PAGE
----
Professor Samuel Young
Matthew and Mark
The books of Matthew and Mark are two gospels in the New Testament. There are four total gospels although. The definition of a gospel is referred to as either “good tale” or “good news” and these four gospels are autobiographies of Jesus of Nazareth. Matthew and Mark are similar but, they also are revealed contrarily in numerous ways. Matthew trusted on a lot of Mark’s wisdoms in this book about the life of Jesus and so there for made them very alike. Matthew, who was Jewish, was hired by Rome to collect taxes in Capernaum. This is such an odd thing because Jesus called Mathew to become an apostle. Mathew inscribed to the Jewish population thinking that they would have previous knowledge of the Old Testament. This book was transcribed on how Jesus revealed Himself as the Messiah and was forbidden by most of the Jews. As it is written in Matthew 27:37, “And over His head they put the charge against Him, which read: This is Jesus, the King of the Jews.” Jesus came to make known that He was the King of the Jews; nevertheless, not everybody recognized Jesus as the Messiah. Jesus showed His disciples that the kingdom of heaven would be unlocked to the Gentiles as well for the simple fact that He was continually vetoed by His own people. Throughout this book Jesus educated in stories which were easy for the people to comprehend; though it puzzled those who rejected Him for the true person he was. Mathew spent more time writing on Christ’s life and the disciples. Mark was more critical of the disciples for what reason I don’t know. He cautioned that the disciples shouldn’t be worried about death but look forward to the future for it is going to be a better place ahead. Jesus wrote about five prophecies from the Old Testament that happened successfully. The whole gospel was focused on the contentment of Christ. In the book of Matthew the Kingdom’s law, mysteries, mission and...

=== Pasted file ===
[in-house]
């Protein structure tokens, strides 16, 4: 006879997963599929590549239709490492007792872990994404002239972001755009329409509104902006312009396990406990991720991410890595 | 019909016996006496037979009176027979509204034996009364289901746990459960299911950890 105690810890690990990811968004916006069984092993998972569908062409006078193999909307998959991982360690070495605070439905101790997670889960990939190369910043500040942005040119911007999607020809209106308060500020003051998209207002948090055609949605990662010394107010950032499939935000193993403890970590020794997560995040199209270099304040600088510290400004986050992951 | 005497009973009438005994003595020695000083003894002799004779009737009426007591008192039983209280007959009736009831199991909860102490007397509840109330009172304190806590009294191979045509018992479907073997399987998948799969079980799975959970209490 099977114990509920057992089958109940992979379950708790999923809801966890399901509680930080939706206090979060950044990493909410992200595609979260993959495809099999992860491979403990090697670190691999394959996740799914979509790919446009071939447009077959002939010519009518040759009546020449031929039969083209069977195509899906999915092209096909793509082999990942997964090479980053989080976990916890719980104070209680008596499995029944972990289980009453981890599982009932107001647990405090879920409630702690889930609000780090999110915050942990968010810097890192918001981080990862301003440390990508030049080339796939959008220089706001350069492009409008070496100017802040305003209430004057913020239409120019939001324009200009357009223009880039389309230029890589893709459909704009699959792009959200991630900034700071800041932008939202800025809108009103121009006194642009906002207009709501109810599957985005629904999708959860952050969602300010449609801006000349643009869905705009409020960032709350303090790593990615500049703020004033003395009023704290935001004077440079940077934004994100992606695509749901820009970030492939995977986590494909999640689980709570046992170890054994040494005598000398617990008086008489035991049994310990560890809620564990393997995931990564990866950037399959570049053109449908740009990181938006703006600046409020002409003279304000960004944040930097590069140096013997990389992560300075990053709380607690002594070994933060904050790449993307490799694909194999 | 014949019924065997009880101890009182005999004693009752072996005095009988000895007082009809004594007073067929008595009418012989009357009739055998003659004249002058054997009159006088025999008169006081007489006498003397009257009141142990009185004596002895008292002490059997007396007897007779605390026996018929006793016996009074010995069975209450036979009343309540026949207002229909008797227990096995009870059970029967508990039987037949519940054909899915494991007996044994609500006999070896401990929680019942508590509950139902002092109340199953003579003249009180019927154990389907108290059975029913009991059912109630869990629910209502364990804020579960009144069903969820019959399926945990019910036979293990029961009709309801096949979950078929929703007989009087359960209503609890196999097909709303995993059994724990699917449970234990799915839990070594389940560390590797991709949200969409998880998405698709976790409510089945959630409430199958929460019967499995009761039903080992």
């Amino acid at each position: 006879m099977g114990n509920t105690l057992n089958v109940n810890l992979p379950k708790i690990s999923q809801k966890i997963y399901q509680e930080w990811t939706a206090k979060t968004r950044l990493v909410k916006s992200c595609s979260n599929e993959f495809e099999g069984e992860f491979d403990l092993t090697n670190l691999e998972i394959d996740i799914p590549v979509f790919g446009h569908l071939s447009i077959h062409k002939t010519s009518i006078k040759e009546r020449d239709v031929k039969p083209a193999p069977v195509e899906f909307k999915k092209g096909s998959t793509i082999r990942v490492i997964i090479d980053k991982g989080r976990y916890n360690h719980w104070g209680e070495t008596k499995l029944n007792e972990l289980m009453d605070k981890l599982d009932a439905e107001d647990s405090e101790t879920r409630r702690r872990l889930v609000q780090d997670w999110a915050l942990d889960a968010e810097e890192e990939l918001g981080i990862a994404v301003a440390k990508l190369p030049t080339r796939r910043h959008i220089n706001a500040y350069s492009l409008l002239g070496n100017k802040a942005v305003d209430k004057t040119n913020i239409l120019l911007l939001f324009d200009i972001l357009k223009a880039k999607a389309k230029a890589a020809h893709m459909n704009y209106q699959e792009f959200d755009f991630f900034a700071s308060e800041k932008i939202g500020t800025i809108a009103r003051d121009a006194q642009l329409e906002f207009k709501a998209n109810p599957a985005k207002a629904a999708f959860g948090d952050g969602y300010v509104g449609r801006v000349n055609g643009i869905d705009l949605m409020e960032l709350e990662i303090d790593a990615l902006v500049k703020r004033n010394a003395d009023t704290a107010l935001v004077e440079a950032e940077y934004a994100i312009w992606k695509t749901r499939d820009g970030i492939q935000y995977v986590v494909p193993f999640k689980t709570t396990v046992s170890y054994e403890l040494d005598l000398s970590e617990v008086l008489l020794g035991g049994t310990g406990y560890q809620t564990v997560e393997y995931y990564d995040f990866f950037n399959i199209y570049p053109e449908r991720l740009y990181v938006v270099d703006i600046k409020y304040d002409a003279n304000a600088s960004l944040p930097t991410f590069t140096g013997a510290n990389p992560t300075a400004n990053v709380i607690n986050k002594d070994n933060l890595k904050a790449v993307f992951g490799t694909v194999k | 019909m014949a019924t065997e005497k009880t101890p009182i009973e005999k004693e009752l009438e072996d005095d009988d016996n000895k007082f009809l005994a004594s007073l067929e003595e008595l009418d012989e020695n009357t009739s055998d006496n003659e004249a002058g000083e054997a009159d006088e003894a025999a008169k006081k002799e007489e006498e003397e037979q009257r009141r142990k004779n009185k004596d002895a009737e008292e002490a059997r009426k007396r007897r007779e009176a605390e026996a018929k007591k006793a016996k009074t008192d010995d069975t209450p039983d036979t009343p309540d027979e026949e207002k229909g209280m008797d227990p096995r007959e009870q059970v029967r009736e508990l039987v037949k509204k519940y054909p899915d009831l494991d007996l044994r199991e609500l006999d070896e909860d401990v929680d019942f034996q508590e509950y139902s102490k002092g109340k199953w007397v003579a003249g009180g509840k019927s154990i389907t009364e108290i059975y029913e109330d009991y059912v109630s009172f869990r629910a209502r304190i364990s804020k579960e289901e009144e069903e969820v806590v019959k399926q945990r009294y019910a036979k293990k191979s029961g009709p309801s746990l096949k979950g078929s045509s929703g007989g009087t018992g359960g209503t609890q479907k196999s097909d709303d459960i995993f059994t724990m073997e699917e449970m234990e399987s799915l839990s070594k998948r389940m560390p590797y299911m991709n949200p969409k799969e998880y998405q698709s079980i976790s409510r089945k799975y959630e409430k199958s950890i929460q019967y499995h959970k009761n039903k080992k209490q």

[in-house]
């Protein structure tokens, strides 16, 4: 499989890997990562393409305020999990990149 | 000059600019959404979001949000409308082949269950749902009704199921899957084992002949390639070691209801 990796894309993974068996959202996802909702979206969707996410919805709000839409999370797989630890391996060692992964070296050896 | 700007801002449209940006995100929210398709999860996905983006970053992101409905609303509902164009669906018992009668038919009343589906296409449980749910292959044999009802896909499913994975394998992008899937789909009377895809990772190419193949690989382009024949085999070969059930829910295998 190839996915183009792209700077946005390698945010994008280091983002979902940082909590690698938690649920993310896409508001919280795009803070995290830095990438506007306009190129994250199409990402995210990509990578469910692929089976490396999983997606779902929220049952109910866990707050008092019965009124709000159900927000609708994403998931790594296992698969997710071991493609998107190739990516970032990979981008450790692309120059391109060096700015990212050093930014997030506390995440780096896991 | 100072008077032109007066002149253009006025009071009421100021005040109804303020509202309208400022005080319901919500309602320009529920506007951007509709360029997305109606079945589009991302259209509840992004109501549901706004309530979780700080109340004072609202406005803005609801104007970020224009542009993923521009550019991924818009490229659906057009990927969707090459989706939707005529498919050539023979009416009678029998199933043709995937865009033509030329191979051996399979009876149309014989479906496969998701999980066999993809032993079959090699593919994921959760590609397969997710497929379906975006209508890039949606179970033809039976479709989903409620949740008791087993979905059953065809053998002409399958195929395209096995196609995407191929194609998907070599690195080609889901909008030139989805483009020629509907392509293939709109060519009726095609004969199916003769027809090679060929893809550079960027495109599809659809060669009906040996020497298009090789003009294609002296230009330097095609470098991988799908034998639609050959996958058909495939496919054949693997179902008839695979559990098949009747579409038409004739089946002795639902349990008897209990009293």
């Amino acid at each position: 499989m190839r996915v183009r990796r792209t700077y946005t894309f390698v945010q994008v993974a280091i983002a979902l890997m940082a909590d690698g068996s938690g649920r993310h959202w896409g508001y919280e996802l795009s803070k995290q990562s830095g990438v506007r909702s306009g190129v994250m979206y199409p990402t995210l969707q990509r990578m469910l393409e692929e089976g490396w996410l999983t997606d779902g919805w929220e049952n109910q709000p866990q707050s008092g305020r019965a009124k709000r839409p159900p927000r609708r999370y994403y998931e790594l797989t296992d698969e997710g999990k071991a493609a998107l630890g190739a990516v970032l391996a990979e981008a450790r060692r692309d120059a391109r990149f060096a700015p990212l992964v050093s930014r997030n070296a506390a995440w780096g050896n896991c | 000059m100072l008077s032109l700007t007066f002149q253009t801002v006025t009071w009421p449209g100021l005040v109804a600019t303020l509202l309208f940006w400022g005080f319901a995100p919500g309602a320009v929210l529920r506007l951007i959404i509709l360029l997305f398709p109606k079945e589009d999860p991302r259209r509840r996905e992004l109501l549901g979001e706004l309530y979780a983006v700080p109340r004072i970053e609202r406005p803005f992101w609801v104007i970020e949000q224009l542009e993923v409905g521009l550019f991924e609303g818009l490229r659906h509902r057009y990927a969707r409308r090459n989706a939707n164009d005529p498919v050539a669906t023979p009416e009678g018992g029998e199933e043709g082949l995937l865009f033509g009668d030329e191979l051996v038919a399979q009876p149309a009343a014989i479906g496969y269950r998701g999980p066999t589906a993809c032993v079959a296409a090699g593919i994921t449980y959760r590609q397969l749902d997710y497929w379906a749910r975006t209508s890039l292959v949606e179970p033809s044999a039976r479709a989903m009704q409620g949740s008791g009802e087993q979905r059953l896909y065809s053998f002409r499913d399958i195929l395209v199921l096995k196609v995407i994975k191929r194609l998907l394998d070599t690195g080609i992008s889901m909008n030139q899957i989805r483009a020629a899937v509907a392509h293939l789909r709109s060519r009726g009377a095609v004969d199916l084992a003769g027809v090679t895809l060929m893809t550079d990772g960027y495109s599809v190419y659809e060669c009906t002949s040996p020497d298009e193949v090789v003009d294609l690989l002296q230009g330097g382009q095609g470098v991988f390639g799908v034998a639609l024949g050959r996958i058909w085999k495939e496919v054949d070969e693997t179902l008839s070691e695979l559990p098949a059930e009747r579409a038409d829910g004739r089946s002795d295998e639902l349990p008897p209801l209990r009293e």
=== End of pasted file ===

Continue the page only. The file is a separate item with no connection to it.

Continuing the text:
Bibliography: “Matthew.” ESV Study Bible: English Standard Version. Wheaton, Ill: Crossway, 2008. 1820. Print.
“Mark.” ESV Study Bible: English Standard Version. Wheaton, Ill: Crossway, 2008. 1820.
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